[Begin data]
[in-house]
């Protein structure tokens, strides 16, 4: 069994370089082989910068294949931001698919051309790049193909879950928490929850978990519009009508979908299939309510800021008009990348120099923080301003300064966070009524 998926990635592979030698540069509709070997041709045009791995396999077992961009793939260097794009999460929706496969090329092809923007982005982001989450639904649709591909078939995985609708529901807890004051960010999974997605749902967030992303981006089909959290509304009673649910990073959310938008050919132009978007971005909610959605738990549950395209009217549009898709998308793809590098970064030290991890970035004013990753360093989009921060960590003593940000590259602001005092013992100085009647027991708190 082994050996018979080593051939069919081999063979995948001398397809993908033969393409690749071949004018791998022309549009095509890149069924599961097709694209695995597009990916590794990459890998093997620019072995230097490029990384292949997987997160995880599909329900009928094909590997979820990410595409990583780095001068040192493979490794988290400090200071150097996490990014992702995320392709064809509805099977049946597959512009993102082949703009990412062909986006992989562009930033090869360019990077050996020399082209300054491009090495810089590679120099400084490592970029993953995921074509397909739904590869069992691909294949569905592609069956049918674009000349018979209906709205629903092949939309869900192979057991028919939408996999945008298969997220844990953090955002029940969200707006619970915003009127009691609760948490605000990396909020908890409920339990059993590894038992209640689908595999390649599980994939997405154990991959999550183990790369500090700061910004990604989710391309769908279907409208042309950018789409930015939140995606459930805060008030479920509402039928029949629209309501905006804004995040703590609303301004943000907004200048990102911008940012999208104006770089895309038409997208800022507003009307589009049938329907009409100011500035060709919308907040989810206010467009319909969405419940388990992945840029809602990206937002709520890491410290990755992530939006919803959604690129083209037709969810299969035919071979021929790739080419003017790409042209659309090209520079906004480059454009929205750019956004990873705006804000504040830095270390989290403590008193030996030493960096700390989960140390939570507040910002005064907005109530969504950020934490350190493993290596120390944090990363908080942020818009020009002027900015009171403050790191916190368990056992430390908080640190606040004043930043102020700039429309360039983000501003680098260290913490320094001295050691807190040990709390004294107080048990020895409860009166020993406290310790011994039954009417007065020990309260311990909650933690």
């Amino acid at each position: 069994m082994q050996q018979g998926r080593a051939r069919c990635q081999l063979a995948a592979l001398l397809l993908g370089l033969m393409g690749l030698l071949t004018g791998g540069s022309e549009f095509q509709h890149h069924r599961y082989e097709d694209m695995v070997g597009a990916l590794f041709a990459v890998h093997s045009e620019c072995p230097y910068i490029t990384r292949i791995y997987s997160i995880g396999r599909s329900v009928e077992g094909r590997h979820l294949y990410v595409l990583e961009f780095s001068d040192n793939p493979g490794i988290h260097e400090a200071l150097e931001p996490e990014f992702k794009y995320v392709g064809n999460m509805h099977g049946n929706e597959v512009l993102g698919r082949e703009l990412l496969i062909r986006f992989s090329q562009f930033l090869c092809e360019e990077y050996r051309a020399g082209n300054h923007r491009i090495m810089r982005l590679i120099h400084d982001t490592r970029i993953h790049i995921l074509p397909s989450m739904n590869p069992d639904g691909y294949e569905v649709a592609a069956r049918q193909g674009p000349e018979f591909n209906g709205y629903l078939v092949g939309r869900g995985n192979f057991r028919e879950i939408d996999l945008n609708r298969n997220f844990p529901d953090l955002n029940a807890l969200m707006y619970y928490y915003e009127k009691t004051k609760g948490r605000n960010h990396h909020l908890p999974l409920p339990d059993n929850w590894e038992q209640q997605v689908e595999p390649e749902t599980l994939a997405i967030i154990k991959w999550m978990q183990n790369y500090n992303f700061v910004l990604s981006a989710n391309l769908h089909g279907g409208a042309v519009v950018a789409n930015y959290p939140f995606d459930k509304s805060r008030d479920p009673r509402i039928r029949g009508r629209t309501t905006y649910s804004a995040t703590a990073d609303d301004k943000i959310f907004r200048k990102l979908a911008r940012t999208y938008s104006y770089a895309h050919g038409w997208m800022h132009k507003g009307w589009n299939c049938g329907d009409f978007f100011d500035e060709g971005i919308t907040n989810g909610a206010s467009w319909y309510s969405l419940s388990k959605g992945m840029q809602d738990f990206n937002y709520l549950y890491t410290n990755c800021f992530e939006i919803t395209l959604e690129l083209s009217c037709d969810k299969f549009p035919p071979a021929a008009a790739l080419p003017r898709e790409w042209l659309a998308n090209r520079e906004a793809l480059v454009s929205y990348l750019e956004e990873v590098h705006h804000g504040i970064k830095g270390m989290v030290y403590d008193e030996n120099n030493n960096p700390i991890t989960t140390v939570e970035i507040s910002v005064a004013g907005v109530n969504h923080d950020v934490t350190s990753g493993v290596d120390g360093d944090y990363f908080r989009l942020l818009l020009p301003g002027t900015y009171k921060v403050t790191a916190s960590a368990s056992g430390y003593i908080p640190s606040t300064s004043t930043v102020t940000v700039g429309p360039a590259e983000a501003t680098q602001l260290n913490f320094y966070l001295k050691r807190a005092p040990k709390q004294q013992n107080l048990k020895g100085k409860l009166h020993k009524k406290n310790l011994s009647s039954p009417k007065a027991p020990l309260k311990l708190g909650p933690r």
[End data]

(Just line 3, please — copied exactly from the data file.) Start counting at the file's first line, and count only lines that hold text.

């Amino acid at each position: 069994m082994q050996q018979g998926r080593a051939r069919c990635q081999l063979a995948a592979l001398l397809l993908g370089l033969m393409g690749l030698l071949t004018g791998g540069s022309e549009f095509q509709h890149h069924r599961y082989e097709d694209m695995v070997g597009a990916l590794f041709a990459v890998h093997s045009e620019c072995p230097y910068i490029t990384r292949i791995y997987s997160i995880g396999r599909s329900v009928e077992g094909r590997h979820l294949y990410v595409l990583e961009f780095s001068d040192n793939p493979g490794i988290h260097e400090a200071l150097e931001p996490e990014f992702k794009y995320v392709g064809n999460m509805h099977g049946n929706e597959v512009l993102g698919r082949e703009l990412l496969i062909r986006f992989s090329q562009f930033l090869c092809e360019e990077y050996r051309a020399g082209n300054h923007r491009i090495m810089r982005l590679i120099h400084d982001t490592r970029i993953h790049i995921l074509p397909s989450m739904n590869p069992d639904g691909y294949e569905v649709a592609a069956r049918q193909g674009p000349e018979f591909n209906g709205y629903l078939v092949g939309r869900g995985n192979f057991r028919e879950i939408d996999l945008n609708r298969n997220f844990p529901d953090l955002n029940a807890l969200m707006y619970y928490y915003e009127k009691t004051k609760g948490r605000n960010h990396h909020l908890p999974l409920p339990d059993n929850w590894e038992q209640q997605v689908e595999p390649e749902t599980l994939a997405i967030i154990k991959w999550m978990q183990n790369y500090n992303f700061v910004l990604s981006a989710n391309l769908h089909g279907g409208a042309v519009v950018a789409n930015y959290p939140f995606d459930k509304s805060r008030d479920p009673r509402i039928r029949g009508r629209t309501t905006y649910s804004a995040t703590a990073d609303d301004k943000i959310f907004r200048k990102l979908a911008r940012t999208y938008s104006y770089a895309h050919g038409w997208m800022h132009k507003g009307w589009n299939c049938g329907d009409f978007f100011d500035e060709g971005i919308t907040n989810g909610a206010s467009w319909y309510s969405l419940s388990k959605g992945m840029q809602d738990f990206n937002y709520l549950y890491t410290n990755c800021f992530e939006i919803t395209l959604e690129l083209s009217c037709d969810k299969f549009p035919p071979a021929a008009a790739l080419p003017r898709e790409w042209l659309a998308n090209r520079e906004a793809l480059v454009s929205y990348l750019e956004e990873v590098h705006h804000g504040i970064k830095g270390m989290v030290y403590d008193e030996n120099n030493n960096p700390i991890t989960t140390v939570e970035i507040s910002v005064a004013g907005v109530n969504h923080d950020v934490t350190s990753g493993v290596d120390g360093d944090y990363f908080r989009l942020l818009l020009p301003g002027t900015y009171k921060v403050t790191a916190s960590a368990s056992g430390y003593i908080p640190s606040t300064s004043t930043v102020t940000v700039g429309p360039a590259e983000a501003t680098q602001l260290n913490f320094y966070l001295k050691r807190a005092p040990k709390q004294q013992n107080l048990k020895g100085k409860l009166h020993k009524k406290n310790l011994s009647s039954p009417k007065a027991p020990l309260k311990l708190g909650p933690r």